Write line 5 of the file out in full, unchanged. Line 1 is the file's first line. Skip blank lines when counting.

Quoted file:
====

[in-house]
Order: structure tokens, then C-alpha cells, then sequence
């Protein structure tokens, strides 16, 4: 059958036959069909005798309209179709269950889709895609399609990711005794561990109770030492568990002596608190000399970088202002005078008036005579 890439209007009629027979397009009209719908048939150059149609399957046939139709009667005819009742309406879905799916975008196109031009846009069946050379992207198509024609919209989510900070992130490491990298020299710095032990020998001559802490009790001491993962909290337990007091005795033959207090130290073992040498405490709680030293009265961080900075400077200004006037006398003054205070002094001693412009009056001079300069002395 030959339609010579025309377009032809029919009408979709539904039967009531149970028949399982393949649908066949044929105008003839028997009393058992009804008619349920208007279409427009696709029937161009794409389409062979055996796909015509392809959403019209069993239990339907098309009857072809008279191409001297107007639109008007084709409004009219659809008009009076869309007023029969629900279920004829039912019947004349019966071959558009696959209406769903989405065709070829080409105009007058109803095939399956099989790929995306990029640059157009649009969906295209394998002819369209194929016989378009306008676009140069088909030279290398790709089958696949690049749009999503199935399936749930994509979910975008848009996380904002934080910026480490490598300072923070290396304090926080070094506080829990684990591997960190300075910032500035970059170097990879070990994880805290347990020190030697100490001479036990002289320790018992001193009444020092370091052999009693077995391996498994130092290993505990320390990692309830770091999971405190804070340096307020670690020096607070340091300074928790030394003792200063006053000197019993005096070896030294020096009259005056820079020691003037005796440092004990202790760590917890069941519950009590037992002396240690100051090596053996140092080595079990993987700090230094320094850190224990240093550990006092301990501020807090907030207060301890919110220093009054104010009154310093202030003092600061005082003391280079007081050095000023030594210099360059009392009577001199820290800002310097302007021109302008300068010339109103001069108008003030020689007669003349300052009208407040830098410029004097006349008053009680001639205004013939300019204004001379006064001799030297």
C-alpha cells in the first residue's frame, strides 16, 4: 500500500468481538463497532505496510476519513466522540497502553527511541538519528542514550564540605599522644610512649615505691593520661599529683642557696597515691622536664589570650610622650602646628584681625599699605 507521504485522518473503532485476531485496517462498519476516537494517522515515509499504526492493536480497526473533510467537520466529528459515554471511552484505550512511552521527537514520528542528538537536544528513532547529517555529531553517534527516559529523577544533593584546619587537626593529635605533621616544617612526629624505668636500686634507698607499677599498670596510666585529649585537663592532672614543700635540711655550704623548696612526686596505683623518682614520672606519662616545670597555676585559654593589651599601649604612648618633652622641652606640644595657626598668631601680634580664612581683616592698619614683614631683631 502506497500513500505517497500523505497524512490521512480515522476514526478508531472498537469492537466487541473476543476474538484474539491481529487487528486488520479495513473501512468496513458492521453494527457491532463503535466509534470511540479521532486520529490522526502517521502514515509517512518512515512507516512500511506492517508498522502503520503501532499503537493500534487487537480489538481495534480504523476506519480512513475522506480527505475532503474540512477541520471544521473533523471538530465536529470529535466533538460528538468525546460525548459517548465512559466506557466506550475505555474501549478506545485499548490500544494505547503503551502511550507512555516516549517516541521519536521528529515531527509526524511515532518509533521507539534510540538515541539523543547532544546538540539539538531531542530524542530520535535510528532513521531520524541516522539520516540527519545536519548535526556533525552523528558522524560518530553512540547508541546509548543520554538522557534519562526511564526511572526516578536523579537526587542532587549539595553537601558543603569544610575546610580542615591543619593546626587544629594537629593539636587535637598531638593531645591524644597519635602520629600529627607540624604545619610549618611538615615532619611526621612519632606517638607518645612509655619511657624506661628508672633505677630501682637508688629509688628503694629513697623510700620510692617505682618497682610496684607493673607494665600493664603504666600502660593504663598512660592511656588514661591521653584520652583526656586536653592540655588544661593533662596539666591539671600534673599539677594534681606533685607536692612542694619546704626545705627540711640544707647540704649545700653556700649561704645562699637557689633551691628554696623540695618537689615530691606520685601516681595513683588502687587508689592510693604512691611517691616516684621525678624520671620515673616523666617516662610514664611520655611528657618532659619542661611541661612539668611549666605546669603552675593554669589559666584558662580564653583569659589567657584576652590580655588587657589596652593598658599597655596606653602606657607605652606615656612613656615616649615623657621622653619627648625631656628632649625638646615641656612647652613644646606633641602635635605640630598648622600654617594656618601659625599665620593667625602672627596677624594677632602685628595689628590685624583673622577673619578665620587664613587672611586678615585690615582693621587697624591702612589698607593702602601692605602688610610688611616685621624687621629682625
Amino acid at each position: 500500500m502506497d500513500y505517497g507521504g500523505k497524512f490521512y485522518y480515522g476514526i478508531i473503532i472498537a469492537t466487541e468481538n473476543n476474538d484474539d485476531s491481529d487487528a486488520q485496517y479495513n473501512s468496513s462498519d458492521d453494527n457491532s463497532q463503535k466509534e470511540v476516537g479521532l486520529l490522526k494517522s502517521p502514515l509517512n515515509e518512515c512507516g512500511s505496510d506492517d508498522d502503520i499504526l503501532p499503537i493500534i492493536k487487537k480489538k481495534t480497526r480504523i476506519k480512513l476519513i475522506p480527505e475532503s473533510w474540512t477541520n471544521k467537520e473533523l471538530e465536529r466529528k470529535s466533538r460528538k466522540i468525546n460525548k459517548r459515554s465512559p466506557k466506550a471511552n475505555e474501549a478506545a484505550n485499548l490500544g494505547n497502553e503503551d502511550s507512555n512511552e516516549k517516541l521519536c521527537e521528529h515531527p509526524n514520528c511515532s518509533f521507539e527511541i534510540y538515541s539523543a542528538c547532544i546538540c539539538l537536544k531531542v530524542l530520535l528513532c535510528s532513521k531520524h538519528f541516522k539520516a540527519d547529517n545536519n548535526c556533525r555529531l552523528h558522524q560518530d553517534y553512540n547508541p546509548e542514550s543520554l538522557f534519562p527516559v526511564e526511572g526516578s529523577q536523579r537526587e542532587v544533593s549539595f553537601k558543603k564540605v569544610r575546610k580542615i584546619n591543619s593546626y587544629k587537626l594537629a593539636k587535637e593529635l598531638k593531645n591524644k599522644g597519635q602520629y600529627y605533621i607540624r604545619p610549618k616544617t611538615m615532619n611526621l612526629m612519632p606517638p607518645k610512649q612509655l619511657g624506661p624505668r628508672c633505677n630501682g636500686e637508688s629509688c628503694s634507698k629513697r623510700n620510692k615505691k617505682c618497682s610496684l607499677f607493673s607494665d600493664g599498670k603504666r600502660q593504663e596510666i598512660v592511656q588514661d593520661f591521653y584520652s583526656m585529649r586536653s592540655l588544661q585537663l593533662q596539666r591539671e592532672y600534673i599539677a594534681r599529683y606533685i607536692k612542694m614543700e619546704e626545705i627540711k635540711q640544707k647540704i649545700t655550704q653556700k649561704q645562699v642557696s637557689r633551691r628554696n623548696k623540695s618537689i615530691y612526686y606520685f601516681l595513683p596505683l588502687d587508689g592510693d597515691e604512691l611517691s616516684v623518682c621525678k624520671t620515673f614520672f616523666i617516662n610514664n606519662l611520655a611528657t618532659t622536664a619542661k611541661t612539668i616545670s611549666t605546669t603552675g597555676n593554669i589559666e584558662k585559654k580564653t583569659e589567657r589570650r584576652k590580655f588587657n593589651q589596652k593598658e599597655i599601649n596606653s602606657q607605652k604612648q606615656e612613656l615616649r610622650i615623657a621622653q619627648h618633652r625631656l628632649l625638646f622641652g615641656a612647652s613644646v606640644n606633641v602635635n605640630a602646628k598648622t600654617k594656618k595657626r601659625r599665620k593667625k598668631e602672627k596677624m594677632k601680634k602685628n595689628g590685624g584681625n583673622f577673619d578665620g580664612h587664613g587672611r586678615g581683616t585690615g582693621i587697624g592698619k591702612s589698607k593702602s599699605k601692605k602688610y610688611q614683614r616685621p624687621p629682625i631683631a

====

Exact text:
Amino acid at each position: 500500500m502506497d500513500y505517497g507521504g500523505k497524512f490521512y485522518y480515522g476514526i478508531i473503532i472498537a469492537t466487541e468481538n473476543n476474538d484474539d485476531s491481529d487487528a486488520q485496517y479495513n473501512s468496513s462498519d458492521d453494527n457491532s463497532q463503535k466509534e470511540v476516537g479521532l486520529l490522526k494517522s502517521p502514515l509517512n515515509e518512515c512507516g512500511s505496510d506492517d508498522d502503520i499504526l503501532p499503537i493500534i492493536k487487537k480489538k481495534t480497526r480504523i476506519k480512513l476519513i475522506p480527505e475532503s473533510w474540512t477541520n471544521k467537520e473533523l471538530e465536529r466529528k470529535s466533538r460528538k466522540i468525546n460525548k459517548r459515554s465512559p466506557k466506550a471511552n475505555e474501549a478506545a484505550n485499548l490500544g494505547n497502553e503503551d502511550s507512555n512511552e516516549k517516541l521519536c521527537e521528529h515531527p509526524n514520528c511515532s518509533f521507539e527511541i534510540y538515541s539523543a542528538c547532544i546538540c539539538l537536544k531531542v530524542l530520535l528513532c535510528s532513521k531520524h538519528f541516522k539520516a540527519d547529517n545536519n548535526c556533525r555529531l552523528h558522524q560518530d553517534y553512540n547508541p546509548e542514550s543520554l538522557f534519562p527516559v526511564e526511572g526516578s529523577q536523579r537526587e542532587v544533593s549539595f553537601k558543603k564540605v569544610r575546610k580542615i584546619n591543619s593546626y587544629k587537626l594537629a593539636k587535637e593529635l598531638k593531645n591524644k599522644g597519635q602520629y600529627y605533621i607540624r604545619p610549618k616544617t611538615m615532619n611526621l612526629m612519632p606517638p607518645k610512649q612509655l619511657g624506661p624505668r628508672c633505677n630501682g636500686e637508688s629509688c628503694s634507698k629513697r623510700n620510692k615505691k617505682c618497682s610496684l607499677f607493673s607494665d600493664g599498670k603504666r600502660q593504663e596510666i598512660v592511656q588514661d593520661f591521653y584520652s583526656m585529649r586536653s592540655l588544661q585537663l593533662q596539666r591539671e592532672y600534673i599539677a594534681r599529683y606533685i607536692k612542694m614543700e619546704e626545705i627540711k635540711q640544707k647540704i649545700t655550704q653556700k649561704q645562699v642557696s637557689r633551691r628554696n623548696k623540695s618537689i615530691y612526686y606520685f601516681l595513683p596505683l588502687d587508689g592510693d597515691e604512691l611517691s616516684v623518682c621525678k624520671t620515673f614520672f616523666i617516662n610514664n606519662l611520655a611528657t618532659t622536664a619542661k611541661t612539668i616545670s611549666t605546669t603552675g597555676n593554669i589559666e584558662k585559654k580564653t583569659e589567657r589570650r584576652k590580655f588587657n593589651q589596652k593598658e599597655i599601649n596606653s602606657q607605652k604612648q606615656e612613656l615616649r610622650i615623657a621622653q619627648h618633652r625631656l628632649l625638646f622641652g615641656a612647652s613644646v606640644n606633641v602635635n605640630a602646628k598648622t600654617k594656618k595657626r601659625r599665620k593667625k598668631e602672627k596677624m594677632k601680634k602685628n595689628g590685624g584681625n583673622f577673619d578665620g580664612h587664613g587672611r586678615g581683616t585690615g582693621i587697624g592698619k591702612s589698607k593702602s599699605k601692605k602688610y610688611q614683614r616685621p624687621p629682625i631683631a